If you are a Delaware resident, please email your representative and tell him or her you want to see Delaware pass HB 110.

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Nevada Approves Early Start Program for Retail Marijuana Sales

May 9th, 2017 1 Comment Marijuana Policy Project

Today, the Nevada Tax Commission adopted temporary regulations proposed by the Department of Taxation allowing the state to issue recreational marijuana licenses by July 1, 2017. The ballot measure requires the state to initiate sales by January 1, 2018, but this “early start” program will allow businesses to open six months sooner.

Only medical marijuana establishments that are already in operation can apply to function as recreational retailers during the early start period. The establishments must be in good standing and must pay a one-time, nonrefundable application fee as well as a specific licensing fee. The establishment must also provide written confirmation of compliance with their municipality’s zoning and location requirements.

The tax department plans to accept applications from May 15 to May 31 of this year, and a second application period is anticipated later in the year. The incentive for the early start program stems from Gov. Brian Sandoval’s proposed budget request, which includes $70 million from recreational marijuana taxes over two years to support education.

Now, the focus shifts to local governments given that marijuana companies need both a state and local license to operate.

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Ballot Initiative to Regulate Marijuana Like Alcohol Filed in Michigan

May 8th, 2017 1 Comment Marijuana Policy Project

The Coalition to Regulate Marijuana Like Alcohol has filed a ballot initiative to end marijuana prohibition in Michigan.

The signature drive is expected to begin shortly after the State Board of Canvassers meets to review and approve the petition language. After that, the campaign must collect enough signatures to place the marijuana legalization initiative on Michigan’s November 2018 statewide ballot.

Like Michigan’s medical marijuana law, the initiative would create five categories of licensed marijuana businesses that would be regulated by the state and subject to local control. This would include cultivators, processors, testing facilities, secure transporters, and retailers.

The initiative would allow adults age 21 and older to legally possess up to 2.5 ounces of marijuana and grow up to 12 marijuana plants in their residences. The law would also legalize the cultivation of industrial hemp.

If the initiative is approved by voters in November 2018, Michigan would join Alaska, California, Colorado, Maine, Massachusetts, Nevada, Oregon, Washington, and the District of Columbia in legalizing marijuana for adults.

For more information about the Coalition to Regulate Marijuana Like Alcohol, please visit RegulateMI.org.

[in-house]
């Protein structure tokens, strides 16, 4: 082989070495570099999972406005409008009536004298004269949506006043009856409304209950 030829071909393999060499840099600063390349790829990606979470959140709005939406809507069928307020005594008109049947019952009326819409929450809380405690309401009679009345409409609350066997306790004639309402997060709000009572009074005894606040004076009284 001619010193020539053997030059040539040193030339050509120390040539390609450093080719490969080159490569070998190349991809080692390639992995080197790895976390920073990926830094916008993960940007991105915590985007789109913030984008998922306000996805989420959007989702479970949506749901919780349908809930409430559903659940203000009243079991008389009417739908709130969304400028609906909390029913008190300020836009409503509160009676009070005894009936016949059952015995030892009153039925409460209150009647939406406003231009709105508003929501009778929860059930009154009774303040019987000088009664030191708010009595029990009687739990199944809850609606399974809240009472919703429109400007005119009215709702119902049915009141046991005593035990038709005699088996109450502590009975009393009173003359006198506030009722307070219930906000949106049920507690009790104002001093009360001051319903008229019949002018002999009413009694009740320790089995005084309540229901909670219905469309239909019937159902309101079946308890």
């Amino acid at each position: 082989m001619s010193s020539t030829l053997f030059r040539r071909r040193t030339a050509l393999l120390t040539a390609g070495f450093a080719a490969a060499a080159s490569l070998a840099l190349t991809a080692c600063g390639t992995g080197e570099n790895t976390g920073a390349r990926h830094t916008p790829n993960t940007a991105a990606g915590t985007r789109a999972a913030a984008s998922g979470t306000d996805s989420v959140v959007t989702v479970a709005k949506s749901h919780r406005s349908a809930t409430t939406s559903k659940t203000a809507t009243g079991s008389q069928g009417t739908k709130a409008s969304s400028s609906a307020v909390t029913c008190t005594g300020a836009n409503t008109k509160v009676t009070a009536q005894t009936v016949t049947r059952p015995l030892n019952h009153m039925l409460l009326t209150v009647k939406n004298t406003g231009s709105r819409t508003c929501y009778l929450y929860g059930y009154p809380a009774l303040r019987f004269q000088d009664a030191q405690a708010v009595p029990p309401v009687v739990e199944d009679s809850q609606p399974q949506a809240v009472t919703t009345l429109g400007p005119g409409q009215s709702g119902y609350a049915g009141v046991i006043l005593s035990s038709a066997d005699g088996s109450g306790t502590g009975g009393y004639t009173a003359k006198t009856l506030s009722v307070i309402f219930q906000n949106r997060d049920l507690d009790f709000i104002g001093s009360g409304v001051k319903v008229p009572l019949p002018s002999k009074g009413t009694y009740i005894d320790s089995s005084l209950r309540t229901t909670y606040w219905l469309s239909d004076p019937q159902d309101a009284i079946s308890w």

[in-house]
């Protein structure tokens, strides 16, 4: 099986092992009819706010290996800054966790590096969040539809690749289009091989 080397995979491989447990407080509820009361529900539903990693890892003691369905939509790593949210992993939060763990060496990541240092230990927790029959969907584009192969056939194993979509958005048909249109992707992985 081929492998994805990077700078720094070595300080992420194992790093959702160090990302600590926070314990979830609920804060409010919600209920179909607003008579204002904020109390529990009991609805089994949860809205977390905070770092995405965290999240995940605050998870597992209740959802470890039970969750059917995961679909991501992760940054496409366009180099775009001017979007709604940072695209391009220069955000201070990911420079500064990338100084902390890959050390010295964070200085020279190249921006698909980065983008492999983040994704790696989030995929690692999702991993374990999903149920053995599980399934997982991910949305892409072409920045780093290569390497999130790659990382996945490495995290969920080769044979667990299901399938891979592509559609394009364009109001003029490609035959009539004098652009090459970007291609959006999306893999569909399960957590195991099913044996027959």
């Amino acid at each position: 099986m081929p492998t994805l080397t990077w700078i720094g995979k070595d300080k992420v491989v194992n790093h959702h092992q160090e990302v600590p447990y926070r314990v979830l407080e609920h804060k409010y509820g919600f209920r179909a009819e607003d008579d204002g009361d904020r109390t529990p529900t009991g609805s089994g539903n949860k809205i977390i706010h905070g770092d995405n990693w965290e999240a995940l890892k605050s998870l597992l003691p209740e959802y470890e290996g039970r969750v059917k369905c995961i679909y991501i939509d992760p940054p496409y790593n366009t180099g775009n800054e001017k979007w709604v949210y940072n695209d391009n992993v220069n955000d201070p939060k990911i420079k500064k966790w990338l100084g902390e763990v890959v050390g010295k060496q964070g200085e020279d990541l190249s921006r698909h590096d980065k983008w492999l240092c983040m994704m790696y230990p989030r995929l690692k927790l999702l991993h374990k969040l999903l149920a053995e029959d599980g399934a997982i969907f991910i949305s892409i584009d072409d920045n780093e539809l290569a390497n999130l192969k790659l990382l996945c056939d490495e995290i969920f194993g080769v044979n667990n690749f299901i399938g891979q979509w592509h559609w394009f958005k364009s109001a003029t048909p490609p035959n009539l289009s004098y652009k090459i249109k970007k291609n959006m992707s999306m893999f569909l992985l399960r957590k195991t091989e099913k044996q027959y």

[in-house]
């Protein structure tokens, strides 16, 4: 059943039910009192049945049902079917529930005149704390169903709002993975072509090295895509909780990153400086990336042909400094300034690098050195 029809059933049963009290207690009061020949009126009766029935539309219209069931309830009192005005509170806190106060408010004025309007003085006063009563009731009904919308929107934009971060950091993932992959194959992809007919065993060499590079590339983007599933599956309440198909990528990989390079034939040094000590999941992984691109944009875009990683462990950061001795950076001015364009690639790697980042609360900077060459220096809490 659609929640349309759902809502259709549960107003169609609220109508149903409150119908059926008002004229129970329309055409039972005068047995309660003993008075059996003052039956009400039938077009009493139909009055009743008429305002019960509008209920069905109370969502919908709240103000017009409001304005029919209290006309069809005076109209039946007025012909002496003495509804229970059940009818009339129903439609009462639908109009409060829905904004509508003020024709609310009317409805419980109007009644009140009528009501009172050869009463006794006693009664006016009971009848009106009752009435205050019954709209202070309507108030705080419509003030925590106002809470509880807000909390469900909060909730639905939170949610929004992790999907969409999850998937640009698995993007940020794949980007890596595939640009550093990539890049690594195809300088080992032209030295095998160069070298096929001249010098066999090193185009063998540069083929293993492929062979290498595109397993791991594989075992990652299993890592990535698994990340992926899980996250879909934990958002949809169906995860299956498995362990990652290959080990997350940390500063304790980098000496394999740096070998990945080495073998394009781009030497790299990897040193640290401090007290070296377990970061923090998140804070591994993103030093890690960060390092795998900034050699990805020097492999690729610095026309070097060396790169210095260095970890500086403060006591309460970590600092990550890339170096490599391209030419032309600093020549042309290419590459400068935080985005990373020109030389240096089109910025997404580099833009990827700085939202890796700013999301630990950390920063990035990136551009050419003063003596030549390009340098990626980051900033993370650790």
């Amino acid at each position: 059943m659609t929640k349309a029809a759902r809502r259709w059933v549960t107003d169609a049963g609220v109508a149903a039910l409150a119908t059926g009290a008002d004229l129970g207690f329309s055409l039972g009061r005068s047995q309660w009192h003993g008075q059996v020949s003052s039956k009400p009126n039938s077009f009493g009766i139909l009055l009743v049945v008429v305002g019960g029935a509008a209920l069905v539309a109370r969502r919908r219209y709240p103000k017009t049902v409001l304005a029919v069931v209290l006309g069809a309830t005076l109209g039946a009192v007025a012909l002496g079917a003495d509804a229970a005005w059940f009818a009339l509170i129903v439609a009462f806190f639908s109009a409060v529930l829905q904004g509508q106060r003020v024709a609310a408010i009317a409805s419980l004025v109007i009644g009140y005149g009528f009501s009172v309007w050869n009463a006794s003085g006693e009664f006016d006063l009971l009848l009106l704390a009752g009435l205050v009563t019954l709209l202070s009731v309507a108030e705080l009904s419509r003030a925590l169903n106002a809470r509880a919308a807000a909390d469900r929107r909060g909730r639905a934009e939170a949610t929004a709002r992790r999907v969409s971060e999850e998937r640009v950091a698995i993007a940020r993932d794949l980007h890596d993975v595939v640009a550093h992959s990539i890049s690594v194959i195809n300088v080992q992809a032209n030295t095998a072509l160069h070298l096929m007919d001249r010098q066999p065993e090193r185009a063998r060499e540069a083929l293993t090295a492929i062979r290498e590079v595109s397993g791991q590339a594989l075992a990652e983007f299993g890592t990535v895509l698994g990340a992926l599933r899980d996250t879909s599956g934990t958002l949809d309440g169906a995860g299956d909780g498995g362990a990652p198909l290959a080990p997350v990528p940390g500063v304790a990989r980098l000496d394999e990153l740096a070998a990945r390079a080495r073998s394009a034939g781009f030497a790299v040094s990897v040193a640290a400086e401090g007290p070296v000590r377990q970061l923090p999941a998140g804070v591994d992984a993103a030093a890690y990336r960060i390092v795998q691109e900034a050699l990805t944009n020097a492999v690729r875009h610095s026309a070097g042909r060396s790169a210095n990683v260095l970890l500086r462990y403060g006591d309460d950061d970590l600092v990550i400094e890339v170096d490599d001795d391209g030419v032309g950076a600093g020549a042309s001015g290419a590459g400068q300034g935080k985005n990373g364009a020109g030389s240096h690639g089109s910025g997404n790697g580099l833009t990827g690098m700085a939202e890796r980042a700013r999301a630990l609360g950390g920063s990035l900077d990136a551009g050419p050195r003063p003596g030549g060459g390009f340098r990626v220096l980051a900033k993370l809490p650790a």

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Research, Tax and Regulate

Vermont Senate Passes Another Marijuana Bill

May 5th, 2017 1 Comment Marijuana Policy Project

On Friday, for the second time this year, the Vermont Senate voted to legalize marijuana for adults’ use! The Senate voted 20-9 to attach the legalization language from H. 170 to an unrelated bill, S. 22, and added a study commission to consider regulation and taxation. It will now be up to the House whether or not to concur with the Senate’s offer of amendment.

This move represents an attempt by the Senate to compromise with the House, which voted for the first time in its history to legalize marijuana earlier this week. H. 170, which would eliminate penalties for adults’ possession of one ounce or less of marijuana, two or fewer mature plants, and four or fewer immature plants, passed the House in a 75-71 vote. The Senate prefers a regulated market approach, but today’s vote shows that senators are willing to accept H. 170 as long as it includes a pathway to sensible regulation.

Matt Simon, New England political director for the Marijuana Policy Projectreleased the following statement in a press release:

“You have to give the Senate credit for standing up for Vermont voters, who strongly support making marijuana legal for adults. We hope the House will do the same and concur with S. 22 as amended by the Senate. This is not just a reasonable compromise, but an important step forward for supporters of both home cultivation and regulation. The bill would eliminate penalties for adult possession and cultivation, as the House sought to do with H. 170, and create a commission to explore regulating and taxing marijuana, which the Senate clearly supports. This bill proposes a very thoughtful and deliberate approach to replacing prohibition with a more sensible marijuana policy.”